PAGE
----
In light of all the mergers and acquisitions going on right now in technology, investors and analysts are increasingly looking for Apple (NASDAQ: AAPL ) to make a big purchase. Apple has famously come under attack over the last few years for its waning growth. Some feel Apple has lost its innovative magic.
Since Apple has a massive pile of cash on its books, there's a great deal of speculation about which companies Apple should buy. The target of the day is Tesla Motors (NASDAQ: TSLA ) . Chief Executive Officer Elon Musk has his own star power, and Tesla's stock has soared over the past few years. Many believe Tesla to be the next Apple in terms of revolutionizing its industry, and as such, an acquisition seems to make perfect sense.
Apple just doesn't seem to be in any rush to buy Tesla, which may be disappointing to some. However, just because Apple could buy Tesla, doesn't necessarily mean it should.
Apple needs to do more with its cash
There's a lot of pressure on Apple to do something with its massive cash hoard beyond just buying back its own stock. There's good reason for this argument, since it's becoming clear that Apple has more money than it knows what to do with. At the end of its most recent quarter, Apple reported $158 billion in cash, short-term investments, and long-term marketable securities. Apple has more than enough cash to fund its organic growth initiatives, pay its dividend, buy back tens of billions of its stock, and make a massive acquisition.
Apple's cash hoard is starting to burn a hole in its pocket. The company isn't getting credit from the market for its cash pile. Apple's valuation stands at just 13 times trailing earnings. In fact, putting some of its cash to work may actually help to unlock shareholder value, since Apple's cash on the books is earning almost nothing in interest.
The M&A boom puts additional stress on Apple
There's pressure on Apple to do something big, in light of the other megadeals swirling throughout the technology industry. Facebook (NASDAQ: FB ) announced it will purchase messaging service WhatsApp for $19 billion. As a result, Apple's investors may be concerned that the company is falling behind the technology curve. There's clearly a party going on in Silicon Valley right now, and it seems like Apple is missing out.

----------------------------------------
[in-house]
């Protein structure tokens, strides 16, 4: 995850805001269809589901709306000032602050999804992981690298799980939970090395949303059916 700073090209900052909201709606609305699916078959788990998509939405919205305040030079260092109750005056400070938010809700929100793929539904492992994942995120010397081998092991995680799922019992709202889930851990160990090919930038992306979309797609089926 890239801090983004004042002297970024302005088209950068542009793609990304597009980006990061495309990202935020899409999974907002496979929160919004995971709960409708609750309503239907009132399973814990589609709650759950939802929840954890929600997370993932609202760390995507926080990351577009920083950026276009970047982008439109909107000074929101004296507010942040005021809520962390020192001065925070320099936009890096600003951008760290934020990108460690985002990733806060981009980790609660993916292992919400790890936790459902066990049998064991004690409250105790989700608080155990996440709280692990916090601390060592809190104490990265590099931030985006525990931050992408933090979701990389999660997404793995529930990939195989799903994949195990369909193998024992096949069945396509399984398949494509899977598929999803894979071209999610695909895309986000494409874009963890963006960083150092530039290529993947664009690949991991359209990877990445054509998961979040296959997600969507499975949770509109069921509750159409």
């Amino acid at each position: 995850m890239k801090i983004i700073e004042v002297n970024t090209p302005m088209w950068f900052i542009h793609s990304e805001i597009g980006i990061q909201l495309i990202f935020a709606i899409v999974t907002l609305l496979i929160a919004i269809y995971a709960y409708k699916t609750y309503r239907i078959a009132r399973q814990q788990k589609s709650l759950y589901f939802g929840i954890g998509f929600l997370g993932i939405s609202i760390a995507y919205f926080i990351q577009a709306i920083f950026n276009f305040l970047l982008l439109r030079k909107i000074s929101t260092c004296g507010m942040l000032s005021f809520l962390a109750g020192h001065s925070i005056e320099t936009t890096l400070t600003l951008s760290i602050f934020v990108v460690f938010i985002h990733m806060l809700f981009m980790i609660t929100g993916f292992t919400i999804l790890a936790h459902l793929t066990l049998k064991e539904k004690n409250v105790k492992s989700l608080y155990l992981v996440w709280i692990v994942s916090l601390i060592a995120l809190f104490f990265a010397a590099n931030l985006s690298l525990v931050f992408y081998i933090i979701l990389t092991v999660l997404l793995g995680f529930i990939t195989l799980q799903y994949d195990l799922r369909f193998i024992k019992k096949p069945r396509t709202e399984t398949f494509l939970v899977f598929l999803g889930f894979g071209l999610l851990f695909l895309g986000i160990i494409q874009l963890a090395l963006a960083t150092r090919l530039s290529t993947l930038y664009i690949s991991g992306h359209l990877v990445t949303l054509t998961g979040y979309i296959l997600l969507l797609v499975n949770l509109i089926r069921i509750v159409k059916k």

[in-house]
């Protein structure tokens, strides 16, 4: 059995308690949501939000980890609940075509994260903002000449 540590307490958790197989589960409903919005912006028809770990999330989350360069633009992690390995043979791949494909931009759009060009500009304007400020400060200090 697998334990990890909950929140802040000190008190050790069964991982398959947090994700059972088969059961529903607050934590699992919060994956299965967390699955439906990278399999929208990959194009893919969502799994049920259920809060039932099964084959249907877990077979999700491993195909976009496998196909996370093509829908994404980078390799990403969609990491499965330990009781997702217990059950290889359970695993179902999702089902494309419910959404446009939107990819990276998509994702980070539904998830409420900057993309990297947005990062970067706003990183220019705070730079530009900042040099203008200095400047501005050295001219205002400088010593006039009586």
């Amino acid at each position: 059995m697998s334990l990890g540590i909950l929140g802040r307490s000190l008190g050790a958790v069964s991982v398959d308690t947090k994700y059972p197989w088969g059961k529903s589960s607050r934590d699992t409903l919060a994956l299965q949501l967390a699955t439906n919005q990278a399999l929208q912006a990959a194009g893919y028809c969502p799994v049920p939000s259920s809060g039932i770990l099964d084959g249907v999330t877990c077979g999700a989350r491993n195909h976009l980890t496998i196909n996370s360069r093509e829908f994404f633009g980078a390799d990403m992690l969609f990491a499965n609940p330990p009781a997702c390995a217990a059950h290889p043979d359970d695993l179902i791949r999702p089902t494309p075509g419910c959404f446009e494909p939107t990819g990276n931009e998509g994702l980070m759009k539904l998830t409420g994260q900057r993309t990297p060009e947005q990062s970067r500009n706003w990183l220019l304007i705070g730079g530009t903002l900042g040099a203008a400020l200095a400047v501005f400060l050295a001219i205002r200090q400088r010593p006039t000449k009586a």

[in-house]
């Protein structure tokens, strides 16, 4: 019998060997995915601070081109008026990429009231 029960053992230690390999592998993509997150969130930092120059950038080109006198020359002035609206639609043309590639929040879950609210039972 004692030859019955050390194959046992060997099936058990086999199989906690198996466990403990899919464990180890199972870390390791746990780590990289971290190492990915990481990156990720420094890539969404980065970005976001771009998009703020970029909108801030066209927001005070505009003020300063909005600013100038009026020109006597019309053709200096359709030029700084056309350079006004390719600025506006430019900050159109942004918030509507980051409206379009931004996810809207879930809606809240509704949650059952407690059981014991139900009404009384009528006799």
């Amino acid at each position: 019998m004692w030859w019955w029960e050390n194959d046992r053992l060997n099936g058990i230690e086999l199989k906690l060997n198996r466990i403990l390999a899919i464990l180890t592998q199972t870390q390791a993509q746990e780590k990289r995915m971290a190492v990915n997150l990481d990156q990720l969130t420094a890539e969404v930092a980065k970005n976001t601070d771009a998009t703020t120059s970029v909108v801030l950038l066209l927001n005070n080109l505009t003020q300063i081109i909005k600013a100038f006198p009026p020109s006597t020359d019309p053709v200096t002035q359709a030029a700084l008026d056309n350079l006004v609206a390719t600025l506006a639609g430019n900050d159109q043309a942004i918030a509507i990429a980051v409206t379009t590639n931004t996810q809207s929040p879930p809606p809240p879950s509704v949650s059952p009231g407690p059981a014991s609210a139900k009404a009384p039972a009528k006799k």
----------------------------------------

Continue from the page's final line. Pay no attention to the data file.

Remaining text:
At the same time, it appears Facebook vastly overpaid for WhatsApp. WhatsApp offers a service that competes with text messaging, and as happens so often, industry observers are fawning over WhatsApp as the next big mobile hit. But underneath the hype is a company with a questionable business model.
WhatsApp offers its service for free for one year, then charges users $1 per year after that. WhatsApp doesn't carry ads, either, which makes it unclear how the company actually makes money. WhatsApp hasn't revealed its sales figures. That clearly didn't matter to Facebook. WhatsApp has 450 million monthly users, which seems to be what Facebook craved.
As a result, if Facebook is content tossing around tens of billions on a fairly speculative deal, why shouldn't Apple?
Peer pressure is not enough to sway Apple
It was reported throughout various media outlets that Apple's head of mergers and acquisitions met with Tesla last year to discuss a possible buyout. Apple may want to get its products into cars; whether it wants to be an outright car manufacturer is a different story. And the cost of buying Tesla likely scared Apple away. Tesla's valuation has exploded to about 135 times forward earnings estimates, according to Yahoo! Finance.
Apple could absolutely afford to absorb Tesla's $26 billion market value. That doesn't necessarily mean it should, however, especially in light of the fact that Tesla isn't yet consistently profitable. It's understandable why so many investors feel Apple needs to do something with its cash. All that money sitting on the sidelines is not productive. At the same time, wildly overspending on an acquisition with a fair probability of writing off the asset a few years from now wouldn't be productive, either.
Apple met with Tesla, considered the acquisition and the associated costs, and backed away. There was probably a good reason for this.
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